Expert advice: how to find the soul mate?
How can we know if it is the good, the only, the only one? Here are answers from two Canadian human relations experts. We invite you to share your thoughts with us.
I am in my thirties, and I go out with a great guy, but I am not sure he is the man of my life. I do not want to be fixed until I meet the soul mate. Am I too difficult?
Answer by Dale Curd:
The man of your dreams, the one who releases your potential, or who thanks to his deep and penetrating love will awaken you from your long sleep, comes straight out of a fairytale. The quest for the soul mate is in the fact that of the child we carry within us and who seeks the unconditional and benevolent love of a being who grasps it intuitively. If it is true that deep love is possible, the belief that it can be experienced only for one and the same person is a vast illusion.
Relations do not happen spontaneously; We must work hard. In fact, it may be the most difficult job we have ever done. To enter into contact with another person, especially from love, requires lots of courage and perseverance because one has to face all his fears and the issues associated with loving and being loved. Becoming someone’s soul mate is a choice that requires one to be ready to love another person deeply and to open oneself to one’s love fully.
Therefore, one can not speak of fixing oneself. This word has little place in such a context. Moreover, I certainly would not want to be in touch with anyone if I was not ready to love him deeply and wholly or if I had the feeling of not being loved just as much in return. Really, what’s the point?
We are currently witnessing a real pandemic of love disaffection which is explained by the fact that couples do not know why they are together. Too many people waste their time and energy to preserve a relationship without knowing what they have in common. The relationship is not an antidote to solitude, and it is not something that one can undertake without committing all of one’s being to it. To develop and deepen a romantic relationship with someone, I must be able to answer the following questions:
1. How do I contribute to the relationship? What do I bring good (attachment, interest, support) and problematic (jealousy, insecurity)?
2. Am I willing to enter into a relationship? In other words, am I willing to commit myself to it with all my being?
3. Do I love, respect and trust this person and, conversely, love me, respect me and trust me?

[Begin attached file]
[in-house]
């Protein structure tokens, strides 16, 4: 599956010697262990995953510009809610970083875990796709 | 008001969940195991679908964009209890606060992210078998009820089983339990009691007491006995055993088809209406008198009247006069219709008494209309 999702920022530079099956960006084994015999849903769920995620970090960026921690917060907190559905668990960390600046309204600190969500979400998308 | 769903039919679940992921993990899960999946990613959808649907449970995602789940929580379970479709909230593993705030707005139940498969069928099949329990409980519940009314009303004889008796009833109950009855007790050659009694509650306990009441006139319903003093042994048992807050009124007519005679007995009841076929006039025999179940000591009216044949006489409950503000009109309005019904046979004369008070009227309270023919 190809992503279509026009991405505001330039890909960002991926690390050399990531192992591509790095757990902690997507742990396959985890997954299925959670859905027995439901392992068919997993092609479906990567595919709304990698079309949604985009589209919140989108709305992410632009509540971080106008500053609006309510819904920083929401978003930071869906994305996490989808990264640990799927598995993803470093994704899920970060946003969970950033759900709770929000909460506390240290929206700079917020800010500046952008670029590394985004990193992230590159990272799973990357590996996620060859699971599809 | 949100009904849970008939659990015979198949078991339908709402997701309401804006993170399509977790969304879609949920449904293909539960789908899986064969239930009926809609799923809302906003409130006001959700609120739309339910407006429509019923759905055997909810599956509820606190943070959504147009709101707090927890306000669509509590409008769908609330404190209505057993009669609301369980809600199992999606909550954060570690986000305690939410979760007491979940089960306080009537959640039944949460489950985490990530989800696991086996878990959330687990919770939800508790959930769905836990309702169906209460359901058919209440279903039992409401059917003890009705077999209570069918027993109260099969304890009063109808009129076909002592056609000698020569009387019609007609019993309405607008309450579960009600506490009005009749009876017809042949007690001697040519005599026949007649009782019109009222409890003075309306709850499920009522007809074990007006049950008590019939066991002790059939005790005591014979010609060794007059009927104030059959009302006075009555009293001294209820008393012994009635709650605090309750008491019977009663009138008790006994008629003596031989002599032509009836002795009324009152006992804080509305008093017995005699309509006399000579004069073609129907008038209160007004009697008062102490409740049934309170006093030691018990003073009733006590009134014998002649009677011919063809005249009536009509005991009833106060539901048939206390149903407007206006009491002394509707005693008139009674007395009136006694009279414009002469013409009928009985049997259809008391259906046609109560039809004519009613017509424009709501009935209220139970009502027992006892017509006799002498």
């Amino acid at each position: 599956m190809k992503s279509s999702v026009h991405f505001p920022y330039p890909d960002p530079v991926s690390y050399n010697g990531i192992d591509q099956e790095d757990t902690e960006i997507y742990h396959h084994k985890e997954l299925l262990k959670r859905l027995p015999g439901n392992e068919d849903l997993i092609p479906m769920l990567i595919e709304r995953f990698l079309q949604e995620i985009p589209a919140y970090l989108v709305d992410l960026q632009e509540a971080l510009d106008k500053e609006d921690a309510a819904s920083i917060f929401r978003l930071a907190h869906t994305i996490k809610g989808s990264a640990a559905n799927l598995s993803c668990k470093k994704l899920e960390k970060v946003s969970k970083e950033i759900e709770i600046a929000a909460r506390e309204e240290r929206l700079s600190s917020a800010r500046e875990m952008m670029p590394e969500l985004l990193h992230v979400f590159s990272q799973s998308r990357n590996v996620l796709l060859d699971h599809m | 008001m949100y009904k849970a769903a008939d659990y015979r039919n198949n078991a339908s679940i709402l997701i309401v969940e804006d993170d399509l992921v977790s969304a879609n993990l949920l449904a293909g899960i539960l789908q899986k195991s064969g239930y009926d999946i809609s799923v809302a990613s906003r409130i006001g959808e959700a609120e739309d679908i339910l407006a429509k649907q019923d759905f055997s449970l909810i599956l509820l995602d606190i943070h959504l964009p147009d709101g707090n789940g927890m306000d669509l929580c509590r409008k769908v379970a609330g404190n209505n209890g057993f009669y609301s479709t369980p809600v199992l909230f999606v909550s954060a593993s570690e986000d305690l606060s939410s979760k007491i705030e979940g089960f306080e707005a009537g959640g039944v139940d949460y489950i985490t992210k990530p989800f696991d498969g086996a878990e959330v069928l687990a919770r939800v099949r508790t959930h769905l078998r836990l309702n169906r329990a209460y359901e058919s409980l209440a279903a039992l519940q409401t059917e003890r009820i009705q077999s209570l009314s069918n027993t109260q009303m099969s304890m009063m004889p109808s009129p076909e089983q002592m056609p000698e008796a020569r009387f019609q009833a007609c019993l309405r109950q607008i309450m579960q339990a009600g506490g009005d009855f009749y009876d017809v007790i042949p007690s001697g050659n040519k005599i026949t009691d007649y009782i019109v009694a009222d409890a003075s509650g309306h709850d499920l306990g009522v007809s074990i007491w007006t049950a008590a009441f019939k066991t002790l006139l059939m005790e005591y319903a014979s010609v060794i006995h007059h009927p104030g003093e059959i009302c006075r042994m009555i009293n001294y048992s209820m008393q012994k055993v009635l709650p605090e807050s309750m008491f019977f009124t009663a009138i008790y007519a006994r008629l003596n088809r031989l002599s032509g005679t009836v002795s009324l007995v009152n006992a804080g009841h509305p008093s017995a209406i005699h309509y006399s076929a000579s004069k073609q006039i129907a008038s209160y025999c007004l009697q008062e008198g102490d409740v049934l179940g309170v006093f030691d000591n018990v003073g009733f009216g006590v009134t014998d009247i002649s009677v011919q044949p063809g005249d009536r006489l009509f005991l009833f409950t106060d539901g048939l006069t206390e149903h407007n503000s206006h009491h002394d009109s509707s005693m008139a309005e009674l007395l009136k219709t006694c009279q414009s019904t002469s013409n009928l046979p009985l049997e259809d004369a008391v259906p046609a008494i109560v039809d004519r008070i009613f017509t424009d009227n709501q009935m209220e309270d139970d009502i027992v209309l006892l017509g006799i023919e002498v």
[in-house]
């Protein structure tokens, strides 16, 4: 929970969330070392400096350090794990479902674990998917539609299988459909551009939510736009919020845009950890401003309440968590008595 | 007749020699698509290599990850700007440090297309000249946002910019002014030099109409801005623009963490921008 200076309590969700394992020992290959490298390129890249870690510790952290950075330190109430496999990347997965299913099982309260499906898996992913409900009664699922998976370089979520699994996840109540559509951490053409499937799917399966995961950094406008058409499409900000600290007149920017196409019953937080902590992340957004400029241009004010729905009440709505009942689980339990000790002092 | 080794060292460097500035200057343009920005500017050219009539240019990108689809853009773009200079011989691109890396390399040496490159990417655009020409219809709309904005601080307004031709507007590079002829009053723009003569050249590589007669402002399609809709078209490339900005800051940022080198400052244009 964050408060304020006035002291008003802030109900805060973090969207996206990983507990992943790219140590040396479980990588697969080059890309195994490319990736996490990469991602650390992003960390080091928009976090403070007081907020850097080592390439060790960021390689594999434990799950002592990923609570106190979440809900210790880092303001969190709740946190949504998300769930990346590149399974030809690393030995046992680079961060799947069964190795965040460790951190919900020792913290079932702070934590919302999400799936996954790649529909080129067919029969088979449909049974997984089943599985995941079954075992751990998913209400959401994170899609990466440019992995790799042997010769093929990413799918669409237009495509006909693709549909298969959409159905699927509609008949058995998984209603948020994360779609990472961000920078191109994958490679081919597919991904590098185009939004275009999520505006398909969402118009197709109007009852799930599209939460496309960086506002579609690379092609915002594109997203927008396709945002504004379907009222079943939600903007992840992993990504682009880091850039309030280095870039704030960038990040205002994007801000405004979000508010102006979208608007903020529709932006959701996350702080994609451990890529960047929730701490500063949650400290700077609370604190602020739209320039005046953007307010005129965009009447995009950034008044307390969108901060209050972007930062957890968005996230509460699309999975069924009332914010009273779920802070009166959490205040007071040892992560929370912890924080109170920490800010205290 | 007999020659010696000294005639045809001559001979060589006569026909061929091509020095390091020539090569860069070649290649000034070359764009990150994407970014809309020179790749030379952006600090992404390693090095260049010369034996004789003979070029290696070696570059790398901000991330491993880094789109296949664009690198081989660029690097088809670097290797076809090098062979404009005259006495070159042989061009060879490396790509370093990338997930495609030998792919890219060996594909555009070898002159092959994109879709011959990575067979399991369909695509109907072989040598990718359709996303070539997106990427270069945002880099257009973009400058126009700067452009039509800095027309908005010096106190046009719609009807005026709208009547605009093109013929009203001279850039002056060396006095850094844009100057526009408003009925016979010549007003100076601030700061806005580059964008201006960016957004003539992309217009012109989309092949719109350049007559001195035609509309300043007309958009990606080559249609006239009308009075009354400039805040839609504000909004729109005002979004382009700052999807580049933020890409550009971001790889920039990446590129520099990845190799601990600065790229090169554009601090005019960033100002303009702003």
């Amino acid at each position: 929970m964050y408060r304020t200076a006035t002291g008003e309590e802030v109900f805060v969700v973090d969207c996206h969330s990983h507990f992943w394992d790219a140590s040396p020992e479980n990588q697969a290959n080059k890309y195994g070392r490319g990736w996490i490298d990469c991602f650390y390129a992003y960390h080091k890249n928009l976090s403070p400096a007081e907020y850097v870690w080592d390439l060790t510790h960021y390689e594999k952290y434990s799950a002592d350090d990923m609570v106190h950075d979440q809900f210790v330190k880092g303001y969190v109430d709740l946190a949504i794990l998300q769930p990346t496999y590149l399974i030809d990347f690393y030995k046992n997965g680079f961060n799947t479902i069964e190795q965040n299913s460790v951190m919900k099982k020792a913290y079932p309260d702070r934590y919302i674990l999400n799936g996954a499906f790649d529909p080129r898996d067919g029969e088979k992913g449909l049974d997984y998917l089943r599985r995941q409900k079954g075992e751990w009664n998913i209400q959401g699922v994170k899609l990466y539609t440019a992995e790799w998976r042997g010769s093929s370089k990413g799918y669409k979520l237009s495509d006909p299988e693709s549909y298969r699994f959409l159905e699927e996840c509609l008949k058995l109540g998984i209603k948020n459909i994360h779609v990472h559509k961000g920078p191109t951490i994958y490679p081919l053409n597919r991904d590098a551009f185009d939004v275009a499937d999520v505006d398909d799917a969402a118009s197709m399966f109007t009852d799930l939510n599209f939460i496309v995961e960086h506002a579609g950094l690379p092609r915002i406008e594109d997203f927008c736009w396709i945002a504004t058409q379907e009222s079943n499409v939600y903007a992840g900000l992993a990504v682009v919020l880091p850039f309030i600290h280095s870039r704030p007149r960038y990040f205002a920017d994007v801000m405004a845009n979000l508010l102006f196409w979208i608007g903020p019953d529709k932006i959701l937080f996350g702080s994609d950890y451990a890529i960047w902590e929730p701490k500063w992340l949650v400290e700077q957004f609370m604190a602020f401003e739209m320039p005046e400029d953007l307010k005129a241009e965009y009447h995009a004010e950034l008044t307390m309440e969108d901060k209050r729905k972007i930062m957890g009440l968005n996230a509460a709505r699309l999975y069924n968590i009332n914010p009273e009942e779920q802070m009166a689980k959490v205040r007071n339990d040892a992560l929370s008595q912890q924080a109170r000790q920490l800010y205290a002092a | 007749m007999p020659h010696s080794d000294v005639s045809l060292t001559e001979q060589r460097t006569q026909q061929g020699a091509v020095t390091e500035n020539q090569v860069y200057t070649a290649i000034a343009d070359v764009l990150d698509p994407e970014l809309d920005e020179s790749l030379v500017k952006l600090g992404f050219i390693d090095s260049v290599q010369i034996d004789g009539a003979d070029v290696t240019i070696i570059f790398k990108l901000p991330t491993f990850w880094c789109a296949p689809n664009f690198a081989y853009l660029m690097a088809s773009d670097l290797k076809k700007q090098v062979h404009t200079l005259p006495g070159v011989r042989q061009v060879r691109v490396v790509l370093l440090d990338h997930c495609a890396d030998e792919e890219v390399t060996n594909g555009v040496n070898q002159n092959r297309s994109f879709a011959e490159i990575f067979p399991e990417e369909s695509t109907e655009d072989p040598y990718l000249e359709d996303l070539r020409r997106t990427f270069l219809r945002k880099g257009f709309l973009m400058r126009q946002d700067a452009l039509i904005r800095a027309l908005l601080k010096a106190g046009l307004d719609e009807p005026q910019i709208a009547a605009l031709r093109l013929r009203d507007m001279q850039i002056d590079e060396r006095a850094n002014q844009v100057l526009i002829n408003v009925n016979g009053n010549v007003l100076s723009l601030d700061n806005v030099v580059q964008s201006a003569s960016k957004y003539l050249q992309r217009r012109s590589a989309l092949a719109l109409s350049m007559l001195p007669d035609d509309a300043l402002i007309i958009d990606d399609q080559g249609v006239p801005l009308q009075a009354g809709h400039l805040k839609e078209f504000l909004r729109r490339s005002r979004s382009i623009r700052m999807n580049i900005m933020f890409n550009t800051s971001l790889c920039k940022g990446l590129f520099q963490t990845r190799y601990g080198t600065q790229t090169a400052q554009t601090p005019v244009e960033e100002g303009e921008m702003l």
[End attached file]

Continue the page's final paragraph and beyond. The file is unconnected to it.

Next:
You and your partner have the entire responsibility to create a deep and loving bond. You must both be ready to face the challenges of an intimate relationship and enjoy the joys. What will make you sensitive souls is your mutual will to give yourself completely to the other.
Answer from Cheryl Fraser:
I sometimes think that women should take collective action against those who produce fairy tale-inspired films. Stories of princesses have fed generations of little girls and continue, as an adult, to believe that they will meet their prince charming. Any boy or man who does not fully match their dreams is pushed back into the frog pond.
Wake up, girls! There is nothing like a soul mate. No man lives up to the dream that many women maintain. This myth is rooted in our subconscious, influencing the image we have of the ideal partner.
I advise you to open your eyes. It may be that the perfect man is right in front of you. In any case, what does the term “soul mate” mean? It was Aristotle who first formulated it by the silly concept that the mind is divided into two halves that spend their lives seeking each other to come together and become one. Not very realistic, it seems.
Here is my advice to those looking for a life partner: make a list of “buy.” The results of studies indicate that people who are happy in love are those who share the same values and pursue the same goals, who cultivate communication and who are similar in many respects.
Make a list of all the qualities that the man of your life should possess. Then shorten it to keep only the first ten classes. These are the ones that are most important to you. Generosity could be one, or the fact that he wants to have children and be a loving father.
Stay realistic. The perfect man does not exist. It was created by writers and played by legendary actors who, in real life, are incapable themselves of living as a couple.
Then go out with men, many men, and try to discover those who possess seven or eight of the qualities required. Do not rely solely on the fact that current flows; If you are in love with a man, pay a good time, but do not forget that this irresistible attraction is the product of a hormonal cocktail of oxytocin, serotonin, and dopamine, spiced with a good A dose of hope and fantasies. One day or another, it ends up passing. If what remains is these qualities that you had gathered on your list before endorphins intoxicated you, then you have the foundation of an extraordinary and lasting relationship.
These rules also apply to married women . If you are uncertain about your marriage and decide to establish your list, leave a little slack to your man. You might fall in love with him again ‘at least of the seven or eight qualities he has and which are on your list. Moreover, then, who knows, if you manage to liquidate the concept of a soul mate, you could save your relationship.
Dale Curd is an advisor and one of Canada’s leading experts on men’s issues; He has a private practice in Toronto and gives international lectures on the masculine condition and the specifically male point of view.
Ph.D., Cheryl Fraser practices psychology and sex therapy in Duncan, BC. She regularly gives a workshop on the couple.
What do you think? Do you have any advice to offer? Please let us know in the comments.